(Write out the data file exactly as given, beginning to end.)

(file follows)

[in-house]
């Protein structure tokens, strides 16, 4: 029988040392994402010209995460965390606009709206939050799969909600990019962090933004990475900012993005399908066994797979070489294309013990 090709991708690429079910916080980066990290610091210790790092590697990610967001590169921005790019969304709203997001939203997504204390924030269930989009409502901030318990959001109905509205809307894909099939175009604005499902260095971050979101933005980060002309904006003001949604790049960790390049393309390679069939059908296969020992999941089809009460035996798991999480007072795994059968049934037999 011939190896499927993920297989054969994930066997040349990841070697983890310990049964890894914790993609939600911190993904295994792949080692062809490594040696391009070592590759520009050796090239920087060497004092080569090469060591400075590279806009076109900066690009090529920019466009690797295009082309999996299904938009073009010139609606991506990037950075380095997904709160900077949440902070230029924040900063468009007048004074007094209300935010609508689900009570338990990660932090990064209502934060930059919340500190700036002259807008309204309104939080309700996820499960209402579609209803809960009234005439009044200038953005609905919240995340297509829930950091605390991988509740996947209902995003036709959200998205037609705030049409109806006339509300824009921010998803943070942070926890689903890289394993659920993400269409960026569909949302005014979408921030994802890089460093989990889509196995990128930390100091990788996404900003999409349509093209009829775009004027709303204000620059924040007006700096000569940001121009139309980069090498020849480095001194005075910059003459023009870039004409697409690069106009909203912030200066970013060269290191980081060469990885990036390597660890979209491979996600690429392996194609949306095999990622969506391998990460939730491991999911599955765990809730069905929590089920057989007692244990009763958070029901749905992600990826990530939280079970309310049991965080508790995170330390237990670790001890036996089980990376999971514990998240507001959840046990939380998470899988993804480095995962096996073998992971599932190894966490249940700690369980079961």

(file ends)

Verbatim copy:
[in-house]
């Protein structure tokens, strides 16, 4: 029988040392994402010209995460965390606009709206939050799969909600990019962090933004990475900012993005399908066994797979070489294309013990 090709991708690429079910916080980066990290610091210790790092590697990610967001590169921005790019969304709203997001939203997504204390924030269930989009409502901030318990959001109905509205809307894909099939175009604005499902260095971050979101933005980060002309904006003001949604790049960790390049393309390679069939059908296969020992999941089809009460035996798991999480007072795994059968049934037999 011939190896499927993920297989054969994930066997040349990841070697983890310990049964890894914790993609939600911190993904295994792949080692062809490594040696391009070592590759520009050796090239920087060497004092080569090469060591400075590279806009076109900066690009090529920019466009690797295009082309999996299904938009073009010139609606991506990037950075380095997904709160900077949440902070230029924040900063468009007048004074007094209300935010609508689900009570338990990660932090990064209502934060930059919340500190700036002259807008309204309104939080309700996820499960209402579609209803809960009234005439009044200038953005609905919240995340297509829930950091605390991988509740996947209902995003036709959200998205037609705030049409109806006339509300824009921010998803943070942070926890689903890289394993659920993400269409960026569909949302005014979408921030994802890089460093989990889509196995990128930390100091990788996404900003999409349509093209009829775009004027709303204000620059924040007006700096000569940001121009139309980069090498020849480095001194005075910059003459023009870039004409697409690069106009909203912030200066970013060269290191980081060469990885990036390597660890979209491979996600690429392996194609949306095999990622969506391998990460939730491991999911599955765990809730069905929590089920057989007692244990009763958070029901749905992600990826990530939280079970309310049991965080508790995170330390237990670790001890036996089980990376999971514990998240507001959840046990939380998470899988993804480095995962096996073998992971599932190894966490249940700690369980079961």